If you missed the last alert demanding that our government restrain financial kingpins from paying themselves huge bonuses when they crash our economies and cost us our jobs and our livelihoods, Americans for Financial Reform has another one. I'll say it again: any healthy and sane society restrains its most powerful members and punishes them when they do wrong. But when Bear Stearns and Lehman Brothers execs pay themselves $2.4 billion just in bonuses and stock options between 2000 and 2008, and pay none of it back when they collapse the economy, then I know we live in a sick, immoral, and decadent society. I know far too many otherwise decent citizens who measure immorality by the number of women who can get abortions or the number of gays who get married or the number of vaguely-terrorist-looking people we don't harass or kill. But I measure immorality by how many lies we let the rich get away with telling, how much money we let them pile up, and how much we let them buy our representatives in government. By that standard, we fail as a society. But we live in a democracy, so we can still reverse that failure.
Meanwhile, Psychology Today ran an article last week entitled "Why Are Black Women Less Physically Attractive Than Other Women?" There's really no way to spin that, though apparently the article's author, Satoshi Kanazawa, has tried more than once, despite a demonstrated lack of scientific rigor. Since pulling the article from its website just a few hours after putting it up, Psychology Today has gone completely silent on the matter, hoping, I suppose, that nobody noticed. Too late. Change.org helps you demand that Psychology Today make sure crap like this doesn't happen again. I suspect the main problem, with this magazine as with so many other media outlets, is editorial -- they simply don't hire enough people who have the expertise to say "this is bad science" or "this is bad argument" or "this is utterly repugnant racist claptrap." And I also suspect that comes from the top -- I've heard executives suggest that editors don't actually make a company money. I've even heard one say "why do we have editors, anyway?" and expect laughs from his own co-workers. As James Brown would say, people, it's bad.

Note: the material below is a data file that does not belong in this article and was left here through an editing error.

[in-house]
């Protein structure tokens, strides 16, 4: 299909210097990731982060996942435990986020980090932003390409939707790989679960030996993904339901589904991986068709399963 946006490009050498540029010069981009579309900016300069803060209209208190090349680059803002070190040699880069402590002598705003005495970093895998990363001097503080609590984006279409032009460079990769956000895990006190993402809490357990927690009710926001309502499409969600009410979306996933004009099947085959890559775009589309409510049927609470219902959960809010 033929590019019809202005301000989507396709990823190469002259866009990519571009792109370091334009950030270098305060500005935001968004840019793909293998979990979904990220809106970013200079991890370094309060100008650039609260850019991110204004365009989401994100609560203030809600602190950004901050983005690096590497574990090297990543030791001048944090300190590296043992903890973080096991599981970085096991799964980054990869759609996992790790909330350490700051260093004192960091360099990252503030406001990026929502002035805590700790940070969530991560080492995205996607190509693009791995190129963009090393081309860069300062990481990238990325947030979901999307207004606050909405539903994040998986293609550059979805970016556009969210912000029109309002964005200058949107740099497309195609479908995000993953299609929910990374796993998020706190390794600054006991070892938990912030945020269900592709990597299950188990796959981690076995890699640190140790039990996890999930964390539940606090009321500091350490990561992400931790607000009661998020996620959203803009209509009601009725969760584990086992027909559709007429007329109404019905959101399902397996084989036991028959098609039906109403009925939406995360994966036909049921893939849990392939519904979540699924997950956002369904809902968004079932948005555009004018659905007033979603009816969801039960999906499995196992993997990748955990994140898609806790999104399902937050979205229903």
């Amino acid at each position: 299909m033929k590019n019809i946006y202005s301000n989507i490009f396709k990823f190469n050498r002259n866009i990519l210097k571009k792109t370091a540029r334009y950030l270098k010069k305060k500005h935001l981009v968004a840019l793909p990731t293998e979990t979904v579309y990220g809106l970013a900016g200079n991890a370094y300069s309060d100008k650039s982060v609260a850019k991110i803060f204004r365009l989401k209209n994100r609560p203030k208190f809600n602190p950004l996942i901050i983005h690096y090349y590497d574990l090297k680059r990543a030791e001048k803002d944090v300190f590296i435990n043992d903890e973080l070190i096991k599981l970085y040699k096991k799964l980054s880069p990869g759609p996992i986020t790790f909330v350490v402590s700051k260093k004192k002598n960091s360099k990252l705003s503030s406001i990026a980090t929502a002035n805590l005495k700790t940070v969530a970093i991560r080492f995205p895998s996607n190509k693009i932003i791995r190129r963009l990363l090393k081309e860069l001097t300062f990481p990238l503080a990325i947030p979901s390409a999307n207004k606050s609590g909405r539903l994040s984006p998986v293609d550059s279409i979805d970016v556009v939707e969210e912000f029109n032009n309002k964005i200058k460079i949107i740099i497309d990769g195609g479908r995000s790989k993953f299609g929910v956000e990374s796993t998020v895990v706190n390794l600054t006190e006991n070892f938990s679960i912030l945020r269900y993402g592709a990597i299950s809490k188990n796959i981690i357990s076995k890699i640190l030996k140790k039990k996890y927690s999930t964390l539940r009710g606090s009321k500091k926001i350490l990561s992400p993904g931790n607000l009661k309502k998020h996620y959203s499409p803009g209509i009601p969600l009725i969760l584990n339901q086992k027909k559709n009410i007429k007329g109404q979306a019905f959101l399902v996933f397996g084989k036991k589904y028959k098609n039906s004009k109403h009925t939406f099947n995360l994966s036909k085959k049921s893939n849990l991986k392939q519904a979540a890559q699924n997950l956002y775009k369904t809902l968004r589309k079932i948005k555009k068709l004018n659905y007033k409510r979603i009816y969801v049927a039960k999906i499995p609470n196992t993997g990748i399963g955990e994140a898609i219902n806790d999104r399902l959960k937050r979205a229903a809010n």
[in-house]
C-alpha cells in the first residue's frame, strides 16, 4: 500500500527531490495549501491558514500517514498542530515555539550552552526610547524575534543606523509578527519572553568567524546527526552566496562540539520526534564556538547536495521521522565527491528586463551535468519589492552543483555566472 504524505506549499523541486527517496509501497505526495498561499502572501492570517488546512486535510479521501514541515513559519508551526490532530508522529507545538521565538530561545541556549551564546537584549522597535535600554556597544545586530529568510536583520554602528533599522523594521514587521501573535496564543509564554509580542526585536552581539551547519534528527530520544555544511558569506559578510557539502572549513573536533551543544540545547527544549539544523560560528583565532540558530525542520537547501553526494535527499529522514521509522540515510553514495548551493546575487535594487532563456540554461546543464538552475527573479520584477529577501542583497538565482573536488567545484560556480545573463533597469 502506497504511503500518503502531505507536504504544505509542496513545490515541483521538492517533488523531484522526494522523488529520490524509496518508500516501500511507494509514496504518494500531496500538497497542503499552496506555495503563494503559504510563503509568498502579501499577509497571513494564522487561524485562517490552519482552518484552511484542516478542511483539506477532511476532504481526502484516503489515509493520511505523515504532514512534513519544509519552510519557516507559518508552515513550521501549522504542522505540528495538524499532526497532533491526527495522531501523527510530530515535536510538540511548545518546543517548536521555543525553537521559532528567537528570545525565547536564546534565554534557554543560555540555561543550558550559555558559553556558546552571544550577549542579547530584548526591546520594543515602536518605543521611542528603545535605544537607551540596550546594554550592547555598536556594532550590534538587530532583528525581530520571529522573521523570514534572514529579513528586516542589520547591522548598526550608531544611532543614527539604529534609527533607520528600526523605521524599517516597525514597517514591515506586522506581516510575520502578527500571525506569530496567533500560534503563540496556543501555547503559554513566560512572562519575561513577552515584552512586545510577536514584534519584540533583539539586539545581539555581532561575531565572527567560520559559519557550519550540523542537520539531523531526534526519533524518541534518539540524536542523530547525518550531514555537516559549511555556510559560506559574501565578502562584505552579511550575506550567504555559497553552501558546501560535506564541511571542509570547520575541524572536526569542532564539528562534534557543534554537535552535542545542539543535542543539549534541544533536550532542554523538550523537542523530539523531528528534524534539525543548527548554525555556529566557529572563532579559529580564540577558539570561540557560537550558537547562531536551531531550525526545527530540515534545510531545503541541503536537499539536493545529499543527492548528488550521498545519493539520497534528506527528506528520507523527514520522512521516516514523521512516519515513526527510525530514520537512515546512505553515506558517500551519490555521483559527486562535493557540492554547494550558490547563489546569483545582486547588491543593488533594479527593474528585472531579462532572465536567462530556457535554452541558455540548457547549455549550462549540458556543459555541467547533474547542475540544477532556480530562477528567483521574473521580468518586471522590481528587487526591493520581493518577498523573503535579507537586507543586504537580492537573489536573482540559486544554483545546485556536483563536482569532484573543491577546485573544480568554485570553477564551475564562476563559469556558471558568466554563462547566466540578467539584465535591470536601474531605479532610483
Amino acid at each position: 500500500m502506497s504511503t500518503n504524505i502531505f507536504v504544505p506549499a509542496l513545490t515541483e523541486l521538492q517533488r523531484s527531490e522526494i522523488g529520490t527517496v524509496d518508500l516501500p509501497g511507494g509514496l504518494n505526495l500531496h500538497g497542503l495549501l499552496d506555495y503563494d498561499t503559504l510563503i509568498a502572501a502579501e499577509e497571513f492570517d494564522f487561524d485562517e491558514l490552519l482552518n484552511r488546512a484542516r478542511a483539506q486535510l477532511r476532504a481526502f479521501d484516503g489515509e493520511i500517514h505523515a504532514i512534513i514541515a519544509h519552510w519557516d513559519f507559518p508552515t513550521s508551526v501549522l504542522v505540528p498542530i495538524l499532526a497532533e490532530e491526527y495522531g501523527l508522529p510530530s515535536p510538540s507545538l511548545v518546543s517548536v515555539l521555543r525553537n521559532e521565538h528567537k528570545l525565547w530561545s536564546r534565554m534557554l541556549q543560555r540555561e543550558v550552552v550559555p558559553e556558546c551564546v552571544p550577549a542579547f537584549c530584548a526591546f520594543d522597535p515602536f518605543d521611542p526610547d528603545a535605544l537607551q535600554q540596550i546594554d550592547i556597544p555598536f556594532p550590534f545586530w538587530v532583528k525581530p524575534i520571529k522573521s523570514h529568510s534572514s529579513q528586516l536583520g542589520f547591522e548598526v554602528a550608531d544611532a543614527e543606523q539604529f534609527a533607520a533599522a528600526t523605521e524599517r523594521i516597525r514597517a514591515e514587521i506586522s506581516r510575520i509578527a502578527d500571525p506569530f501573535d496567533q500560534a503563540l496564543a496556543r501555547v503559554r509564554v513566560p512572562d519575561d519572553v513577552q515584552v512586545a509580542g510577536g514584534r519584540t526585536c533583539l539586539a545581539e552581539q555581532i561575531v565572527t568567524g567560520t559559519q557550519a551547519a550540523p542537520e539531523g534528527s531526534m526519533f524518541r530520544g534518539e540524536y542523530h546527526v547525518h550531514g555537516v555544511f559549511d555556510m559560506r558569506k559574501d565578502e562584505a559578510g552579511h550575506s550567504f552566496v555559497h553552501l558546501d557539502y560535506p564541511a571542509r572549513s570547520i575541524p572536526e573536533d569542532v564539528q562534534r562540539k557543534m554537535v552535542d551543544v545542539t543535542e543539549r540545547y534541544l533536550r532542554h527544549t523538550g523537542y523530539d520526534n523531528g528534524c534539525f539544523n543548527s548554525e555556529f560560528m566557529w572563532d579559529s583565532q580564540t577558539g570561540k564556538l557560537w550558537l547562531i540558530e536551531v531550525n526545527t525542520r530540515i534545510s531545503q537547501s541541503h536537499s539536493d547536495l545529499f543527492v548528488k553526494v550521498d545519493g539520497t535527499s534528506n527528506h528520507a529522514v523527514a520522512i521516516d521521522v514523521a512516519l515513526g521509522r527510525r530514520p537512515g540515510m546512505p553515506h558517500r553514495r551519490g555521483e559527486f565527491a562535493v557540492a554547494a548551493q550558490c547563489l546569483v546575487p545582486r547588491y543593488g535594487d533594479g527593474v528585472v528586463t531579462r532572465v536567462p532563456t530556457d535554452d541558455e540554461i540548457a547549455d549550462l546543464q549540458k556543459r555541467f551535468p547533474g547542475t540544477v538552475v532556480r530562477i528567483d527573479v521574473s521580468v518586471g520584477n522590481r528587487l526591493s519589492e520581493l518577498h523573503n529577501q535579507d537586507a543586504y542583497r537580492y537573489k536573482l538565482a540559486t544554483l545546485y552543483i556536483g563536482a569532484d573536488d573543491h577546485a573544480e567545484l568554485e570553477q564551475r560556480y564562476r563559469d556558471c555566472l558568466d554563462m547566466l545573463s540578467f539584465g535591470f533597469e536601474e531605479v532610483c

Finally, if you were wondering how the 91% tax bracket came about in the first place, Michael Hudson explains it to you. Long story short: it happened a long time ago, at a time when "free market" meant a market free from "unnecessary costs" like rent and not freedom from government "interference," a time when the American intelligentsia believed that raising living standards made a nation more productive and taxing "unearned income" freed markets and raised living standards, thus raising productivity. Also, "the theory was that, over a given amount of income, you just didn't need any more income." Hallelujah! There's a lot more, too: how capital gains was, once upon a time, income; how the average stock today gets held for about 22 seconds before it's sold; how the "grandfathers" of economics like Adam Smith and John Stuart Mill would deride today's economy as a "free lunch" economy, regardless of what right-wingers tell you. It's thirteen minutes very well-spent.